Bill Gross is a legend many times over. He's a legendary bond investor, having more or less invented the whole idea that you could make money in the bond market by betting on big economic moves. He's a legendary billionaire, who says that he earned $300 million in 2013 alone, and who spent as much as $100 million just building up his stamp collection. He's also legendary for going utterly batshit on an increasingly regular basis, and peppering his investment letters with long disquisitions on such subjects as "the plumbing of public toilets."
Nothing, however, could have prepared the finance world for the bomb that Gross just dropped on Pimco, the monster investment management firm he founded in 1971. Gross filed a lawsuit today in California, which ostensibly seeks $200 million in damages for wrongful dismissal. But really this is a full-on honey badger move, a scorched-earth lawsuit in which Gross tries to throw pretty much everyone he's ever worked with under the bus, even if it makes himself look completely unhinged.
Gross sets the tone of his lawsuit from the very beginning:
Driven by a lust for power, greed, and a desire to improve their own financial position and reputation at the expense of investors and decency, a cabal of Pacific Investment Management Company LLC ("PIMCO") managing directors plotted to drive founder Bill Gross out of PIMCO in order to take, without compensation, Gross's percentage ownership in the profitability of PIMCO. Their improper, dishonest, and unethical behavior must now be exposed.
In other words, never mind the money: this lawsuit is about "exposing" the degree to which Gross has a maniacal obsession with the people he used to work with at Pimco. His aim here is to make them look as bad as he possibly can, never mind how he himself comes across.
First up is Mohamed El-Erian, who is described as being "able to witness a 23% return on investment" while he was running the Harvard endowment—in contrast to Gross himself, who "achieved returns at or near double digits" in the 1980s through the 2000s. Gross's implication is that somehow El-Erian just got lucky with timing, even though the single greatest component of Gross's own success was the fact that he was investing money during the greatest era for bond investors the world has ever seen. (Bonds go up in value when interest rates go down, and interest rates basically steadily went down all the way from the early 1980s to the late 2000s.)
Hilariously, Gross simply quotes his own bizarre metaphors in the complaint, as a way of criticizing El-Erian:
El-Erian sought to force PIMCO out of its core focus on bonds and related fixed income securities and instead become a general-purpose investment management firm offering stocks, commodities, real estate, and hedge fund-like products to investors. As time passed, Mr. Gross characterized El-Erian's plan as similar to the extensive and varied menu at a Cheesecake Factory restaurant, while his own favored approach was "bonds and burgers."
None of this is remotely germane for the lawsuit qua lawsuit, of course: mainly it's just Gross getting a bunch of stuff off his chest. I have a mental image of Gross's shrink listening to him rehearse this stuff over and over again. When the shrink tries to gently tell him it's time to move on, Gross responds by firing his therapist and deciding to go public with it all instead.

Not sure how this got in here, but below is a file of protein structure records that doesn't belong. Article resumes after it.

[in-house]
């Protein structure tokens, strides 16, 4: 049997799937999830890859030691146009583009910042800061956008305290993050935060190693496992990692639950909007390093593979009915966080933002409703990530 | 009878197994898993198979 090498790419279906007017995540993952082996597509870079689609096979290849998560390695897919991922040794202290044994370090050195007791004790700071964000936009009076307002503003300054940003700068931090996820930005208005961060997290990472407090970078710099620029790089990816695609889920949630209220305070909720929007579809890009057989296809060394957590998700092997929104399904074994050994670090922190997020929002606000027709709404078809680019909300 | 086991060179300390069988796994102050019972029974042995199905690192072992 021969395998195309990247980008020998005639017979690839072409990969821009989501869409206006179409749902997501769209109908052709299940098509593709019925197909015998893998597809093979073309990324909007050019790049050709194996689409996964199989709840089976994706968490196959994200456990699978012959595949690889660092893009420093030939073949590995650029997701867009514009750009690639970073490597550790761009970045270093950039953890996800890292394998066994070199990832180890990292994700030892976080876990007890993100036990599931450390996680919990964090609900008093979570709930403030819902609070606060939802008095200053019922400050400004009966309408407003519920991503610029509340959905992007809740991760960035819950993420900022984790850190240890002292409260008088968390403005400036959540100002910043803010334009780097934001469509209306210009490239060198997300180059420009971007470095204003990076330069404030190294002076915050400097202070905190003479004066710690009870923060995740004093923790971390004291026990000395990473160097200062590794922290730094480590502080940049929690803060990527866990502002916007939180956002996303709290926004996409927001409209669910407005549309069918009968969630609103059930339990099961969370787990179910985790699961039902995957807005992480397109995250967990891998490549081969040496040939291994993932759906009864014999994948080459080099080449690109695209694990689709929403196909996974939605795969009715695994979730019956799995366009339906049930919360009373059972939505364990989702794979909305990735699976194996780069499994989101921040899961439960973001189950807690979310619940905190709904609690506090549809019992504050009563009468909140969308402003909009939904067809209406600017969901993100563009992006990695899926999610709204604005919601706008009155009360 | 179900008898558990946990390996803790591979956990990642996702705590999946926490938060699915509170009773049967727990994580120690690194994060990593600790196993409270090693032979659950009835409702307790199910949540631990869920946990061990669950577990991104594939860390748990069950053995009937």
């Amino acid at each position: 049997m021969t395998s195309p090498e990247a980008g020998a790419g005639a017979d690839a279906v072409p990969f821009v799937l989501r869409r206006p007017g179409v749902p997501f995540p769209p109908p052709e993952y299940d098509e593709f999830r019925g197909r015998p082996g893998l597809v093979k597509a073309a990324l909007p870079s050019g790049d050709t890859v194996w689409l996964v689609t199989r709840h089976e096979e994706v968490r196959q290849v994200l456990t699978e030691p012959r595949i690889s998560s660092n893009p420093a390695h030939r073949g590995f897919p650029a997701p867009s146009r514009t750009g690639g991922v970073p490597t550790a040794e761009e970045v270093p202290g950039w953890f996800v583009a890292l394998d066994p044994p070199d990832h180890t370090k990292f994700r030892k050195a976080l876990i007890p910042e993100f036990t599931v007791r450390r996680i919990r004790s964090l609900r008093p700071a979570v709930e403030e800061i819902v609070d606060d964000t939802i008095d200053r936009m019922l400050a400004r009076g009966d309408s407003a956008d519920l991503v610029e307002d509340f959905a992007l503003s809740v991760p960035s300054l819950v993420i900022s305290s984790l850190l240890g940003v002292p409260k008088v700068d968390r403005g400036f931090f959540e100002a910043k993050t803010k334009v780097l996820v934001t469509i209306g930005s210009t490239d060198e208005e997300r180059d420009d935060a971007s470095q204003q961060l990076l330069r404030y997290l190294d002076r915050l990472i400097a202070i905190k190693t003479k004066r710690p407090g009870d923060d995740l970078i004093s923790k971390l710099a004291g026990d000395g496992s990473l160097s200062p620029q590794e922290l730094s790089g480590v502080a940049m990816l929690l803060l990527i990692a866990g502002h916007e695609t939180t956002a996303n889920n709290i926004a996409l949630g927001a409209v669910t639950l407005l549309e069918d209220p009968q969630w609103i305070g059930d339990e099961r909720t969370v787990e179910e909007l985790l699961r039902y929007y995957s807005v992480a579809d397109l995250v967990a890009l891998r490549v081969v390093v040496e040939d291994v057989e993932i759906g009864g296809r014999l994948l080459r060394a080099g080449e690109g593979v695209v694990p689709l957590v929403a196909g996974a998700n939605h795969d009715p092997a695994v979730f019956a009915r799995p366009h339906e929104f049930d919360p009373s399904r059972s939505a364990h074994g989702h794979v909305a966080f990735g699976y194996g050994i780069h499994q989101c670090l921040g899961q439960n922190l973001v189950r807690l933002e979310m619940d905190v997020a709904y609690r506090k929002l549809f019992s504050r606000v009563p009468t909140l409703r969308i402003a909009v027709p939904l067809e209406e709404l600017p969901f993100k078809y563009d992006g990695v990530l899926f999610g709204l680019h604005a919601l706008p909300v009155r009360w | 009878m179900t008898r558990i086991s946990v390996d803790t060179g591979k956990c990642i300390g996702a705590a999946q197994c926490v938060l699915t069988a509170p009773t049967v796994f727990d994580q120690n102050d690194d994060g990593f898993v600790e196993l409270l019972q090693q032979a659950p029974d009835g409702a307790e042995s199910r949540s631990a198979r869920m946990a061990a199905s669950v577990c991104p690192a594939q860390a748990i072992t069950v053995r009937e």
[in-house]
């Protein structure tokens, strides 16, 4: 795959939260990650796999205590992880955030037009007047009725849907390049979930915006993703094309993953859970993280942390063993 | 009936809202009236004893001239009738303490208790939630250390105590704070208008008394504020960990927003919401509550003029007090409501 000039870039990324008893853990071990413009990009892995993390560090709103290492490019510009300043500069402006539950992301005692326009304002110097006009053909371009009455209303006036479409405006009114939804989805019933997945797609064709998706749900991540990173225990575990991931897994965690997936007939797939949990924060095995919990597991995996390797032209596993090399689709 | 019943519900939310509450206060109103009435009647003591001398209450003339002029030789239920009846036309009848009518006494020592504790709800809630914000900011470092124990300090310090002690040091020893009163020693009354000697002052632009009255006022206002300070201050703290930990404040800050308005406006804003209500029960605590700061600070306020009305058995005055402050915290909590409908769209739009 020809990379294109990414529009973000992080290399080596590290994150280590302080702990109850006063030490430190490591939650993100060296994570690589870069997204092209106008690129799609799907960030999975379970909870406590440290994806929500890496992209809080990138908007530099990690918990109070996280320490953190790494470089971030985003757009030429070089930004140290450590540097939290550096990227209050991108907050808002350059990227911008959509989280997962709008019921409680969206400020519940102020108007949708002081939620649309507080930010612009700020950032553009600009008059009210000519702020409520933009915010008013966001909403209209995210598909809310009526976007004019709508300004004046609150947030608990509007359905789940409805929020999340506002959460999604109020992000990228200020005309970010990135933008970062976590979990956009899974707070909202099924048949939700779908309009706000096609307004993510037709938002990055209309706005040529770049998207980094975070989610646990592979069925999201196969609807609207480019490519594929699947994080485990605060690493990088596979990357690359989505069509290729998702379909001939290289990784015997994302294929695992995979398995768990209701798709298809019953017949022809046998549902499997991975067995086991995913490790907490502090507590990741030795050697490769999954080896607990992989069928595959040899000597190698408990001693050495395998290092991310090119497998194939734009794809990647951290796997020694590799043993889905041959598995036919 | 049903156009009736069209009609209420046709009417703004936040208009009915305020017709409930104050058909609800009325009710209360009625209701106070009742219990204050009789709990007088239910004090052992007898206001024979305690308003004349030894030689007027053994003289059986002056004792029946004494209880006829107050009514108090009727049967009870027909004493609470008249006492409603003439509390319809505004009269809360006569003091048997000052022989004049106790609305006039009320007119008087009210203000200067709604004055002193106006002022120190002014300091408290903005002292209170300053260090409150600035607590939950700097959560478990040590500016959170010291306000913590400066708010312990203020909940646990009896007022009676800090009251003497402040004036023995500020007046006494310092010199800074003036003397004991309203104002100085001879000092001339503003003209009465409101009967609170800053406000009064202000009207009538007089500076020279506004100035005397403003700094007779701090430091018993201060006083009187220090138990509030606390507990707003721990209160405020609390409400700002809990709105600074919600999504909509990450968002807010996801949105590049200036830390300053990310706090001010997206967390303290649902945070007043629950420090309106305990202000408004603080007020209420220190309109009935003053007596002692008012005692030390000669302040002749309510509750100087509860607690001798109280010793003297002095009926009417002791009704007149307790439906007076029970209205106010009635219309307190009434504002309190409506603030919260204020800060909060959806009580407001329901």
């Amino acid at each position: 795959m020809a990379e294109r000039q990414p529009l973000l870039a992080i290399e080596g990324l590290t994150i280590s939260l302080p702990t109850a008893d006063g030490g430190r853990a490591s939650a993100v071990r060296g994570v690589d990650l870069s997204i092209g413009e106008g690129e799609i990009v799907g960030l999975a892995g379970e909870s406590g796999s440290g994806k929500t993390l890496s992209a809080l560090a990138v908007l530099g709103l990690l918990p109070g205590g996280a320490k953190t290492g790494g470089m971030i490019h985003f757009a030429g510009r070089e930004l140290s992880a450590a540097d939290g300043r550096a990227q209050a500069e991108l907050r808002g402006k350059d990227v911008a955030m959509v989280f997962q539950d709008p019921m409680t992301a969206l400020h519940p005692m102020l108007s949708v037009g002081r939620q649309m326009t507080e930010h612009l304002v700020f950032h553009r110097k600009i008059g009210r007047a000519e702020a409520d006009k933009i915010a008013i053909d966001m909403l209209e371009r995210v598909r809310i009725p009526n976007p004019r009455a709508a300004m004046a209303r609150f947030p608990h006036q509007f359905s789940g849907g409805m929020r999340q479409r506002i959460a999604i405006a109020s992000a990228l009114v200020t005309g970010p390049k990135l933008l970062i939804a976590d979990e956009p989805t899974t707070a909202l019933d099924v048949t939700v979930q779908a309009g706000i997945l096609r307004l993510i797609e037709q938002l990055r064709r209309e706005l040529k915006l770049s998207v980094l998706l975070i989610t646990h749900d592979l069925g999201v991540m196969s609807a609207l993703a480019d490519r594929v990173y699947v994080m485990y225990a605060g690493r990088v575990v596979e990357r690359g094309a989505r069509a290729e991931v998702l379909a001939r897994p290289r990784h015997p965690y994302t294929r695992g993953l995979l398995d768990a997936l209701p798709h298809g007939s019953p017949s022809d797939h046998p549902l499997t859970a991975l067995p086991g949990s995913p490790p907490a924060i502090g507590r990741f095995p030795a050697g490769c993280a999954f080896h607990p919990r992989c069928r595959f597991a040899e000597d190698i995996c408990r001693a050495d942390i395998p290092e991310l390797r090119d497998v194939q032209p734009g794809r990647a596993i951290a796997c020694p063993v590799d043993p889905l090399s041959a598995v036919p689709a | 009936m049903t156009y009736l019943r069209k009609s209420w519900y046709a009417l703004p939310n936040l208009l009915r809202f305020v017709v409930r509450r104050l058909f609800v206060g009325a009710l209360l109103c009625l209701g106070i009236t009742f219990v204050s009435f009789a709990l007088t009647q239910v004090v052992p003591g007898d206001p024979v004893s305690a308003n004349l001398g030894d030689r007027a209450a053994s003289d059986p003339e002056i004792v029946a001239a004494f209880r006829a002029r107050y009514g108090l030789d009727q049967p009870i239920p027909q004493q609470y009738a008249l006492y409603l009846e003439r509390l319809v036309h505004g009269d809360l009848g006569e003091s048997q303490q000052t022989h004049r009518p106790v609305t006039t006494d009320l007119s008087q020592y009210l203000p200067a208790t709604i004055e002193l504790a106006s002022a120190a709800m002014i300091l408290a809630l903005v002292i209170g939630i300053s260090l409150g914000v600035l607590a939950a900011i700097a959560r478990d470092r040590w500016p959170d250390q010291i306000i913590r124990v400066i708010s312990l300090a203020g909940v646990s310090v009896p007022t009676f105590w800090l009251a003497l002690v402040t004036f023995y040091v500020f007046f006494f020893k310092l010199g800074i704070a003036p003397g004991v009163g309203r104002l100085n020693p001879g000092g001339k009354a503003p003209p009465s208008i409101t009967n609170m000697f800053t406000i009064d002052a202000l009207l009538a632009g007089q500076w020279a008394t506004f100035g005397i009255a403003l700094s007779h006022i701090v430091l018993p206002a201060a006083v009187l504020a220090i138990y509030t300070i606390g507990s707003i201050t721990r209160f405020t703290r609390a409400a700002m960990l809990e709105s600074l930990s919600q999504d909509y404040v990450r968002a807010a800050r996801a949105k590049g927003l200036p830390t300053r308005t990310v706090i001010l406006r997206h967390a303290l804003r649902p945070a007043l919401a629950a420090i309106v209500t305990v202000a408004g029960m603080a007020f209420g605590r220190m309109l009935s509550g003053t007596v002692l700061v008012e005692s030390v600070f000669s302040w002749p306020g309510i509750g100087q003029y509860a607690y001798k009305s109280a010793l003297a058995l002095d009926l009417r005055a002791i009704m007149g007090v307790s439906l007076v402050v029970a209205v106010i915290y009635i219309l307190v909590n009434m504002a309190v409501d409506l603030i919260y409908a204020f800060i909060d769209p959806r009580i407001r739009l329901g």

Much of Gross's story seems to be based in sheer fantasy. El-Erian ended up resigning from Pimco, and is universally understood to have done so because he felt that it was simply impossible for him to work with Gross any longer. In Gross's world, however, El-Erian resigned because Gross offered not to work with El-Erian. Apparently this caused El-Erian to be so apprehensive about having "to bear sole responsibility (and blame) for the high-risk, high-fee investments he had expanded PIMCO into" that he just panicked and quit.
After reading the kind of things that Gross seems to genuinely believe, I can't imagine any institutional investor entrusting their money to him. But Gross doesn't need money, he's out for justice. For instance, he's really upset that a managing director at Pimco, Andrew Balls, wasn't fired for talking about El-Erian to the Financial Times and the Wall Street Journal, partly on the grounds that when those articles appeared, they didn't talk enough about Gross's "stellar returns."
But mostly Gross is upset at what he sees as a secret plot by various "co-conspirators" to drive him out of the company he founded. The complaint attempts to detail this plot over many pages, and much of the time his prose reads like a bad pastiche of the Da Vinci Code. ("Ivascyn and the other conspirators had been able to spring their trap. The Executive Committee, composed of those who stood to benefit the most, both financially and in power within PIMCO, hatched their plan to oust PIMCO's founder and leading fixed income investor for over four decades.")
Hilariously, the billionaire Gross, with his $300 million-per-year income, even tries to insult his former colleagues as being "money-driven." Pot, meet kettle: much of the last part of the suit is Gross trying to explain that although he got a $16 million bonus for the first half of 2014, he is still owed $80 million just for the third quarter of 2014, as well as various stock options and equity grants which had yet to vest when he was fired.
It's not clear how Pimco will respond to this suit; so far the firm has tried hard to maintain some semblance of a dignified silence regarding the fact that its founder has clearly lost his marbles. Normally, I would say that because it's in neither party's interest for this suit to go to trial, it won't. But Gross has made it very, very clear that he doesn't really care what's in his own best interest: he's much more interested in going down guns blazing. Which means that this story could, amazingly, continue. Can someone order me some popcorn?